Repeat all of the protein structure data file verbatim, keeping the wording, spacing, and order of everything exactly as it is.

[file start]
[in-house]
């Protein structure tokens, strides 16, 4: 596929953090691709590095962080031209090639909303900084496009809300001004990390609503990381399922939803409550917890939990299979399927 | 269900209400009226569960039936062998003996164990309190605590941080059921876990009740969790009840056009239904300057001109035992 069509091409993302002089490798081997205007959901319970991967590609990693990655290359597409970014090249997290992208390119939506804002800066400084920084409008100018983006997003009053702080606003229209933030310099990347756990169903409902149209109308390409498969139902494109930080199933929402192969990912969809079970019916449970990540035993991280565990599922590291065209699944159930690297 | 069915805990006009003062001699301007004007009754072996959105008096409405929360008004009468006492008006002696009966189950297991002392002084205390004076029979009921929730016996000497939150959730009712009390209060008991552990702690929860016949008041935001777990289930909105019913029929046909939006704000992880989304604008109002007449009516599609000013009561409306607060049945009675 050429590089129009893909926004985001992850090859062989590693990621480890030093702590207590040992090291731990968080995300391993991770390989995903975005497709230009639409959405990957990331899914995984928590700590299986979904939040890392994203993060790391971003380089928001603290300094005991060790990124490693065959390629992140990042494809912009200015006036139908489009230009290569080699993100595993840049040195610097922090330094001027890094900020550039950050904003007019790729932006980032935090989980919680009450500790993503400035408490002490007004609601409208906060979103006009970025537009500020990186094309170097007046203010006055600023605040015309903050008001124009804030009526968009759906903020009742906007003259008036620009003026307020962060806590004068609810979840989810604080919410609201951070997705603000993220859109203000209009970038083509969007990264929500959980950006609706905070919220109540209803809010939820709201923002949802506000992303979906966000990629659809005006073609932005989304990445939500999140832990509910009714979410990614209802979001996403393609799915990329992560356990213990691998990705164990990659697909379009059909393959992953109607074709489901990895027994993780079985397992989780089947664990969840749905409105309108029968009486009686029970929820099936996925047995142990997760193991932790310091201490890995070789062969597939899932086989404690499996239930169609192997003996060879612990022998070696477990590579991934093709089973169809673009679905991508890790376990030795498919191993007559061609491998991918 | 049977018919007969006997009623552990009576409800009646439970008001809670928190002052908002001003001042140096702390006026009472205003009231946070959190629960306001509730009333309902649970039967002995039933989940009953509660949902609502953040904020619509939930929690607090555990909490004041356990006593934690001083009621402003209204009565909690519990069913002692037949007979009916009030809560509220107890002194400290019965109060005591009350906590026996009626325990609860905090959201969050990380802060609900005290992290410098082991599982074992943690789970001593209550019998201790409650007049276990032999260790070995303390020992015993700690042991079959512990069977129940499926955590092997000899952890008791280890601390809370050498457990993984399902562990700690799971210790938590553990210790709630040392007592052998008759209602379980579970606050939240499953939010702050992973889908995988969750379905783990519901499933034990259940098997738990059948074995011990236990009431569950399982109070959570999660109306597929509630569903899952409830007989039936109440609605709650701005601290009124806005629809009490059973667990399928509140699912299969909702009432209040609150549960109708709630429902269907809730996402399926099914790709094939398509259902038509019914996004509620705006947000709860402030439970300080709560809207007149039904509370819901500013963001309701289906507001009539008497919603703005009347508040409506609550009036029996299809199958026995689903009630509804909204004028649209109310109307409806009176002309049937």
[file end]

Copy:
[in-house]
């Protein structure tokens, strides 16, 4: 596929953090691709590095962080031209090639909303900084496009809300001004990390609503990381399922939803409550917890939990299979399927 | 269900209400009226569960039936062998003996164990309190605590941080059921876990009740969790009840056009239904300057001109035992 069509091409993302002089490798081997205007959901319970991967590609990693990655290359597409970014090249997290992208390119939506804002800066400084920084409008100018983006997003009053702080606003229209933030310099990347756990169903409902149209109308390409498969139902494109930080199933929402192969990912969809079970019916449970990540035993991280565990599922590291065209699944159930690297 | 069915805990006009003062001699301007004007009754072996959105008096409405929360008004009468006492008006002696009966189950297991002392002084205390004076029979009921929730016996000497939150959730009712009390209060008991552990702690929860016949008041935001777990289930909105019913029929046909939006704000992880989304604008109002007449009516599609000013009561409306607060049945009675 050429590089129009893909926004985001992850090859062989590693990621480890030093702590207590040992090291731990968080995300391993991770390989995903975005497709230009639409959405990957990331899914995984928590700590299986979904939040890392994203993060790391971003380089928001603290300094005991060790990124490693065959390629992140990042494809912009200015006036139908489009230009290569080699993100595993840049040195610097922090330094001027890094900020550039950050904003007019790729932006980032935090989980919680009450500790993503400035408490002490007004609601409208906060979103006009970025537009500020990186094309170097007046203010006055600023605040015309903050008001124009804030009526968009759906903020009742906007003259008036620009003026307020962060806590004068609810979840989810604080919410609201951070997705603000993220859109203000209009970038083509969007990264929500959980950006609706905070919220109540209803809010939820709201923002949802506000992303979906966000990629659809005006073609932005989304990445939500999140832990509910009714979410990614209802979001996403393609799915990329992560356990213990691998990705164990990659697909379009059909393959992953109607074709489901990895027994993780079985397992989780089947664990969840749905409105309108029968009486009686029970929820099936996925047995142990997760193991932790310091201490890995070789062969597939899932086989404690499996239930169609192997003996060879612990022998070696477990590579991934093709089973169809673009679905991508890790376990030795498919191993007559061609491998991918 | 049977018919007969006997009623552990009576409800009646439970008001809670928190002052908002001003001042140096702390006026009472205003009231946070959190629960306001509730009333309902649970039967002995039933989940009953509660949902609502953040904020619509939930929690607090555990909490004041356990006593934690001083009621402003209204009565909690519990069913002692037949007979009916009030809560509220107890002194400290019965109060005591009350906590026996009626325990609860905090959201969050990380802060609900005290992290410098082991599982074992943690789970001593209550019998201790409650007049276990032999260790070995303390020992015993700690042991079959512990069977129940499926955590092997000899952890008791280890601390809370050498457990993984399902562990700690799971210790938590553990210790709630040392007592052998008759209602379980579970606050939240499953939010702050992973889908995988969750379905783990519901499933034990259940098997738990059948074995011990236990009431569950399982109070959570999660109306597929509630569903899952409830007989039936109440609605709650701005601290009124806005629809009490059973667990399928509140699912299969909702009432209040609150549960109708709630429902269907809730996402399926099914790709094939398509259902038509019914996004509620705006947000709860402030439970300080709560809207007149039904509370819901500013963001309701289906507001009539008497919603703005009347508040409506609550009036029996299809199958026995689903009630509804909204004028649209109310109307409806009176002309049937």